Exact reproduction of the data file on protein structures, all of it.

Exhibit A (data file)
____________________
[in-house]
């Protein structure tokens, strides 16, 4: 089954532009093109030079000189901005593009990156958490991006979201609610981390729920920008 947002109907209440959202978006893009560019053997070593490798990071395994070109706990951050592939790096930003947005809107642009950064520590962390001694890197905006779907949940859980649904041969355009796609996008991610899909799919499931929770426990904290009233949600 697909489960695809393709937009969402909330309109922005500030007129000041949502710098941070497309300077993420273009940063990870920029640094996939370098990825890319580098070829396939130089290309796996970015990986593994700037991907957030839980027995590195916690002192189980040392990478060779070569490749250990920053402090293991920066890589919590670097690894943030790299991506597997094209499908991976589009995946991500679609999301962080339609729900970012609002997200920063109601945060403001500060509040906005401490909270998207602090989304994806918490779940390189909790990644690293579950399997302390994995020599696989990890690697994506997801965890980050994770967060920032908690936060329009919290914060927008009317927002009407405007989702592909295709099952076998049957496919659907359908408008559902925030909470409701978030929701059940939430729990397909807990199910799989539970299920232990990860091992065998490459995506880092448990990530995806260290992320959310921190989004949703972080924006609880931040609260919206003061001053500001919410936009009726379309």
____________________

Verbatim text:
[in-house]
């Protein structure tokens, strides 16, 4: 089954532009093109030079000189901005593009990156958490991006979201609610981390729920920008 947002109907209440959202978006893009560019053997070593490798990071395994070109706990951050592939790096930003947005809107642009950064520590962390001694890197905006779907949940859980649904041969355009796609996008991610899909799919499931929770426990904290009233949600 697909489960695809393709937009969402909330309109922005500030007129000041949502710098941070497309300077993420273009940063990870920029640094996939370098990825890319580098070829396939130089290309796996970015990986593994700037991907957030839980027995590195916690002192189980040392990478060779070569490749250990920053402090293991920066890589919590670097690894943030790299991506597997094209499908991976589009995946991500679609999301962080339609729900970012609002997200920063109601945060403001500060509040906005401490909270998207602090989304994806918490779940390189909790990644690293579950399997302390994995020599696989990890690697994506997801965890980050994770967060920032908690936060329009919290914060927008009317927002009407405007989702592909295709099952076998049957496919659907359908408008559902925030909470409701978030929701059940939430729990397909807990199910799989539970299920232990990860091992065998490459995506880092448990990530995806260290992320959310921190989004949703972080924006609880931040609260919206003061001053500001919410936009009726379309």